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    Moderator Rank = Supreme Champion Feline's Avatar
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    Hi ruffers.
    You need to leave your tap water overnight in an open container before checking the pH because it tends to come out of the tap with a high dissolved CO2 level which makes it temporarily more acidic.
    That’s why peoples pond pH always tends to seem higher than the supply.

    Any stable pH between 6.8 and 8.5 is suitable for koi. So being at the high end of that is not a problem so long as it’s not swinging up above 8.5 on a hot summers afternoon when the algae are photosynthesising.

    There are a couple of reasons why some koi keepers prefer to run at a lower pH
    • Ammonia is more toxic at a higher pH so you have less wiggle room to push feeding in the warmer growth months
    • hard water is generally believed to be worse for their skin, and might also have an impact of growth potential if you’re going for jumbo monsters from stock with the genetic potential for it. (However, sumi tends to develop better in harder water, so it’s not that straightforward a decision.)

    The big problem is that running a lower pH is not easy to achieve. You can let the filters ‘consume’ some of your KH in summer and not change enough water to put it back up again, thus reducing your pH a bit. Or invest in RO which is expensive to set up and needs a lot of monitoring and wastes a lot of water.

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  10. #7
    Senior Member Rank = Sansai Ruffers22's Avatar
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    Quote Originally Posted by Feline View Post
    Hi ruffers.
    You need to leave your tap water overnight in an open container before checking the pH because it tends to come out of the tap with a high dissolved CO2 level which makes it temporarily more acidic.
    That’s why peoples pond pH always tends to seem higher than the supply.

    Any stable pH between 6.8 and 8.5 is suitable for koi. So being at the high end of that is not a problem so long as it’s not swinging up above 8.5 on a hot summers afternoon when the algae are photosynthesising.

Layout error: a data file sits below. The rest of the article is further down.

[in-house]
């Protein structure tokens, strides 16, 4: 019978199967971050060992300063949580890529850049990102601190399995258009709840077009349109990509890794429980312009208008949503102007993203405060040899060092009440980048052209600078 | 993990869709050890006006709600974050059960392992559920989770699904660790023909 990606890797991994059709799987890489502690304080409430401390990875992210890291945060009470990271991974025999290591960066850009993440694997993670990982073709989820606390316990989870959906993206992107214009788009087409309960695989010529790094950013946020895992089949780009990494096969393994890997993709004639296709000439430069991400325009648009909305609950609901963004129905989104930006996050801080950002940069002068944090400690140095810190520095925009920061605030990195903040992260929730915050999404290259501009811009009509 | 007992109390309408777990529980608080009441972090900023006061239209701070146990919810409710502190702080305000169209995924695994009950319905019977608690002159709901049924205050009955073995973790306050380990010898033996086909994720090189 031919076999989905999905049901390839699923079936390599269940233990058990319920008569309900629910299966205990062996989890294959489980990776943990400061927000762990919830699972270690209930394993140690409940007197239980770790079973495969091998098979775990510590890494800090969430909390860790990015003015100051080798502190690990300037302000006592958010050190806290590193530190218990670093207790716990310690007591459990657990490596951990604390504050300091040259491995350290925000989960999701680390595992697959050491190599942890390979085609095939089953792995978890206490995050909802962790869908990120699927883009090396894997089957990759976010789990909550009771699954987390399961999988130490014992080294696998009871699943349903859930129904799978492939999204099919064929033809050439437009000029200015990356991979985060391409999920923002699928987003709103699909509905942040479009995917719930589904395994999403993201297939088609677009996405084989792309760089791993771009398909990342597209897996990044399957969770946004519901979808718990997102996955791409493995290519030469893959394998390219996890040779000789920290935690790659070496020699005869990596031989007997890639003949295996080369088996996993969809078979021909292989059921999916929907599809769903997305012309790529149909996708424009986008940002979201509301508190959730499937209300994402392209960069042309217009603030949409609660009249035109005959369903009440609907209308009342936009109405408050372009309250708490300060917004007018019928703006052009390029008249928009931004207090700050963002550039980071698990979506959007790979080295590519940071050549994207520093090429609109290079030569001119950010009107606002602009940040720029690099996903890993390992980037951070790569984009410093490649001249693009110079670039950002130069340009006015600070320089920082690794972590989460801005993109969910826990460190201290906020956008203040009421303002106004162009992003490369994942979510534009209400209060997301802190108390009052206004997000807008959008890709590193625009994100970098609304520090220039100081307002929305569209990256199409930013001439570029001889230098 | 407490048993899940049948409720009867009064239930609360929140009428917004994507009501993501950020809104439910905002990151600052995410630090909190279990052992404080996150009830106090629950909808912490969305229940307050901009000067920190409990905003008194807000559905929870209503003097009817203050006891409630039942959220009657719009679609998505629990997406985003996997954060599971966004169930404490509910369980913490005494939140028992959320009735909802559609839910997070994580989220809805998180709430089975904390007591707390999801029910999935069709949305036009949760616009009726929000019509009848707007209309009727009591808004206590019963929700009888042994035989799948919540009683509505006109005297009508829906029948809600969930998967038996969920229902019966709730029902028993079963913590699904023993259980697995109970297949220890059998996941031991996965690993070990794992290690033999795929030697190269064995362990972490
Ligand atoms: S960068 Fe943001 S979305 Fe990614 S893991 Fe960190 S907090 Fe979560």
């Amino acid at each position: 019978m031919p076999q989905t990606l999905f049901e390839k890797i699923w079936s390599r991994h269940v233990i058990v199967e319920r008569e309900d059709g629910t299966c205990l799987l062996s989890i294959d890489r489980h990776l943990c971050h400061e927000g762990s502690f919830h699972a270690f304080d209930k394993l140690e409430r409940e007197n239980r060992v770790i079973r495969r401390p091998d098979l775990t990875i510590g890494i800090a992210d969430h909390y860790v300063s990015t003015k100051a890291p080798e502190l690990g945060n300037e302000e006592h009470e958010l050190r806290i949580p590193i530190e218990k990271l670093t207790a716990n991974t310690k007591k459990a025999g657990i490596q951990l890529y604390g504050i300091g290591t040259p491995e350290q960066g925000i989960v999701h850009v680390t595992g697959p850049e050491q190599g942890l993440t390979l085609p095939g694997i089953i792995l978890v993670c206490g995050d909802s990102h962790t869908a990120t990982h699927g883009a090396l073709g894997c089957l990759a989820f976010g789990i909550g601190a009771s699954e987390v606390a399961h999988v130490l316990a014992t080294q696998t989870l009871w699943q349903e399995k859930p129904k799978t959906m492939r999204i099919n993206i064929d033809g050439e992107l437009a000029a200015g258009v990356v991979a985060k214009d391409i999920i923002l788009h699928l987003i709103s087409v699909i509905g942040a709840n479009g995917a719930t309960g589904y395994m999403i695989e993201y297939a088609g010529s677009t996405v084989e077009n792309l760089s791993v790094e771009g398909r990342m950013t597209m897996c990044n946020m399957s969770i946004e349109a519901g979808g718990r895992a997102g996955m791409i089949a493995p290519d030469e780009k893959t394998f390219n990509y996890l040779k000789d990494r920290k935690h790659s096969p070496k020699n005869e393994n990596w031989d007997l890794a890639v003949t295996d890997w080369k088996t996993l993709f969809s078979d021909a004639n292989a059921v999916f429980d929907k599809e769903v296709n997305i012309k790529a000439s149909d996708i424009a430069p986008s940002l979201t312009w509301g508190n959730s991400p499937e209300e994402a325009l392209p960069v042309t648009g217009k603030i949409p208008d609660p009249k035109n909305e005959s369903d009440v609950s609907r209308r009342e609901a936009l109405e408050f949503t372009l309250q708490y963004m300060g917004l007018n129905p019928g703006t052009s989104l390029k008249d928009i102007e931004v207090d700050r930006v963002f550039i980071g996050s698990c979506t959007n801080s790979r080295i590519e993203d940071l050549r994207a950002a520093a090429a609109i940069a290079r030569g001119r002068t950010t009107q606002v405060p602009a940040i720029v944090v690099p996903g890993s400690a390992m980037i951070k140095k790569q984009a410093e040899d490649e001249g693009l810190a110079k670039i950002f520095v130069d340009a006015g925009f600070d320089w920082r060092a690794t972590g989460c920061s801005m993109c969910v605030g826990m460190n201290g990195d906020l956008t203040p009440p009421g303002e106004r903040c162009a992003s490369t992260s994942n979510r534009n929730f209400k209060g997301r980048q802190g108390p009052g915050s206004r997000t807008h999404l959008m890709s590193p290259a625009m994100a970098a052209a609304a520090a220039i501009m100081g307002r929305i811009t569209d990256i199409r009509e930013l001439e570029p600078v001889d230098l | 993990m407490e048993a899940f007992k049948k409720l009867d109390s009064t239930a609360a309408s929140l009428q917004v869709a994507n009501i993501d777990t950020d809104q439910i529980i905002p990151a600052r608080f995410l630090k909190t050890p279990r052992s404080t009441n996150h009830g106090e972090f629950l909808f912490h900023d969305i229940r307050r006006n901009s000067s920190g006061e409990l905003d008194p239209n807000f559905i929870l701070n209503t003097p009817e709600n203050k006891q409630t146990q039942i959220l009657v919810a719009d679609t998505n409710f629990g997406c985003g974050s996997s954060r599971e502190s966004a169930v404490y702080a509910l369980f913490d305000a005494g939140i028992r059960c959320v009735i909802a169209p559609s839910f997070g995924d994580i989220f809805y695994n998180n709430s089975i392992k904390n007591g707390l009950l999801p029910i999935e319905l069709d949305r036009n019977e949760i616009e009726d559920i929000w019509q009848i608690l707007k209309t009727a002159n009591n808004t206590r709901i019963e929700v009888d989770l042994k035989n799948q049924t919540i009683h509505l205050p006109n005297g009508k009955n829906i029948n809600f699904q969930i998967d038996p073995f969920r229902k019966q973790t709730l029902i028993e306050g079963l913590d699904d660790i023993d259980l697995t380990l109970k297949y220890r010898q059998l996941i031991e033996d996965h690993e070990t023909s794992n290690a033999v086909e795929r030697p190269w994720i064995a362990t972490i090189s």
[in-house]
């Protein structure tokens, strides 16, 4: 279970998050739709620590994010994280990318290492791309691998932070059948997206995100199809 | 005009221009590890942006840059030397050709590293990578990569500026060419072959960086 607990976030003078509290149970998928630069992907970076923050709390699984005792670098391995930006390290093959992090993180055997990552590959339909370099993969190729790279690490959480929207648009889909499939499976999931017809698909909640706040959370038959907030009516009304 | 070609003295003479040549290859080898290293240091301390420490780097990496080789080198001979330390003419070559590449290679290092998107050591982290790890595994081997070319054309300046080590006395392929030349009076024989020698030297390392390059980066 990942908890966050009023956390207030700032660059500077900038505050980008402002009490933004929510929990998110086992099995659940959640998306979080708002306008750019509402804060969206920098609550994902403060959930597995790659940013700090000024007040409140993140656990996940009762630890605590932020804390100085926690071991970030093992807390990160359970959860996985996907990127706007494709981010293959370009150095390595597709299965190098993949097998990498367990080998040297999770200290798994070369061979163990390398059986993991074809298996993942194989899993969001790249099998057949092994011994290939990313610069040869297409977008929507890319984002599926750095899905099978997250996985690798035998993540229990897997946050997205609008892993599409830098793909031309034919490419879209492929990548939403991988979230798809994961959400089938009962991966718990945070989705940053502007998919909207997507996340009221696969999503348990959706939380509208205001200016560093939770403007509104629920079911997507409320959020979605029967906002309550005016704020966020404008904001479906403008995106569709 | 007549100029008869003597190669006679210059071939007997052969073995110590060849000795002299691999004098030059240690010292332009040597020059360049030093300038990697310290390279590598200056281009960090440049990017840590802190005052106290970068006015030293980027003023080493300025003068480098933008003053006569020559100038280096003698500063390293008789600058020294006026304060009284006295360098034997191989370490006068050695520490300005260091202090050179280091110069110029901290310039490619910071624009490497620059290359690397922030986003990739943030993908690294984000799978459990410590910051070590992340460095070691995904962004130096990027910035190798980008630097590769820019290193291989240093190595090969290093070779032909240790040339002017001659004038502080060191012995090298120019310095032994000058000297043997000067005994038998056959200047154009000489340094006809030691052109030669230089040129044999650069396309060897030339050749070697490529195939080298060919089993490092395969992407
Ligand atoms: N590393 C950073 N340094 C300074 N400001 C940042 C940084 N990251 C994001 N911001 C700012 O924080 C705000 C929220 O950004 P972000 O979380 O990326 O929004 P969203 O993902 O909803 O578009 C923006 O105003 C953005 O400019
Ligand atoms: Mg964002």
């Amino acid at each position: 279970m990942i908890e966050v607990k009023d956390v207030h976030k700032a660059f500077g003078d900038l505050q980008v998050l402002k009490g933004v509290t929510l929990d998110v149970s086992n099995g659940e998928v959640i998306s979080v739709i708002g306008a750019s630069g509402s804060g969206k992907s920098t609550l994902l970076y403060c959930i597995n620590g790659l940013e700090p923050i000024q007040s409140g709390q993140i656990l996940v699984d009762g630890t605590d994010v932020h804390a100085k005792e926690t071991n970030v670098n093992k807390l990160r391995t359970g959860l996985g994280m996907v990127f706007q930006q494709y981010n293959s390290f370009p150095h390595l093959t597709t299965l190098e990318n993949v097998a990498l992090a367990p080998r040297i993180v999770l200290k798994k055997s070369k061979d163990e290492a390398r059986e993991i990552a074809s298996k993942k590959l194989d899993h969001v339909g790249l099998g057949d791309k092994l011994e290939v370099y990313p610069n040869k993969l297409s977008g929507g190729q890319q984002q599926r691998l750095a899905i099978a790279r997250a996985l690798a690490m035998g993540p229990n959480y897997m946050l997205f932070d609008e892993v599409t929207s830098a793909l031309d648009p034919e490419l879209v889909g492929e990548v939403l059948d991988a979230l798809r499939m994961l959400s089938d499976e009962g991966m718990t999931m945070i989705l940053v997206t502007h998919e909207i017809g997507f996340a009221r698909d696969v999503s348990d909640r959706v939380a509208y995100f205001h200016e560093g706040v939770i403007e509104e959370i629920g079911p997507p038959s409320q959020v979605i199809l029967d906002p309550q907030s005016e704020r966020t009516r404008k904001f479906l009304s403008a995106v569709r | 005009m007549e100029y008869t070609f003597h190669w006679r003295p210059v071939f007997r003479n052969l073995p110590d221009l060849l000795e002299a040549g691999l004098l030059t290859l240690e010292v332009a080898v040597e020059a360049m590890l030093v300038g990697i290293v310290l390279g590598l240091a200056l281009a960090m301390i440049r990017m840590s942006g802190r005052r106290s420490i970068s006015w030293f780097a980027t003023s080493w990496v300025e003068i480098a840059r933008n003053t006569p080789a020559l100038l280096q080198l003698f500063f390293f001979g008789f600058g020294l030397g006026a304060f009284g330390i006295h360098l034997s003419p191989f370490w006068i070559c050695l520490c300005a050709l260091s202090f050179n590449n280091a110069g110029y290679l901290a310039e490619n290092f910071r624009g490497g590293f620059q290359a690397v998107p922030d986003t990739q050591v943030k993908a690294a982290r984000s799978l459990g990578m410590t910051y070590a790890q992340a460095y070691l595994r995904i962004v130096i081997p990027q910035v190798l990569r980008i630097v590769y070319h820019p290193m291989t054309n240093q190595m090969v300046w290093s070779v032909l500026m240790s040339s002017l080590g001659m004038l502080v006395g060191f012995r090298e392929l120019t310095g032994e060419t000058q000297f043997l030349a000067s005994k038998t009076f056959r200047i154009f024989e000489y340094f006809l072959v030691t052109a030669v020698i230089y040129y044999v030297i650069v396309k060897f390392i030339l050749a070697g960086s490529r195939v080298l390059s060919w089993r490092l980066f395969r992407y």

There are a couple of reasons why some koi keepers prefer to run at a lower pH
    • Ammonia is more toxic at a higher pH so you have less wiggle room to push feeding in the warmer growth months
    • hard water is generally believed to be worse for their skin, and might also have an impact of growth potential if you’re going for jumbo monsters from stock with the genetic potential for it. (However, sumi tends to develop better in harder water, so it’s not that straightforward a decision.)

    The big problem is that running a lower pH is not easy to achieve. You can let the filters ‘consume’ some of your KH in summer and not change enough water to put it back up again, thus reducing your pH a bit. Or invest in RO which is expensive to set up and needs a lot of monitoring and wastes a lot of water.

    Thanks Feline,

    I didn't know about the tap water test. I will re-test overnight and see how things compare.
    I have just checked United Utilties Web site and they have a really in depth breakdown of the water in our area.
    I.e. where it is sourced (which in our case is from the River Dee and all the chemical and levels present. (See Attached)

    United Utilities - Water Quality Search Results.pdf
    EZ-pond 1200i Semi-Raised Pond, Spin-drifter BD, Oase Aquaskim, Oase Proficlear Compact Gravity, 2x Bermuda 10,000 Wi-fi Pumps, 2x Evo-Aqua 70L Air Pumps , Evo-Aqua 55w UV, Aquaforte Midi Sieve, 3 Tier Stainless Shower, Hydro-Pro Z7 Heat Pump, 48" Big Blue De-chlorinator.
    "That'll do, pig. That'll do"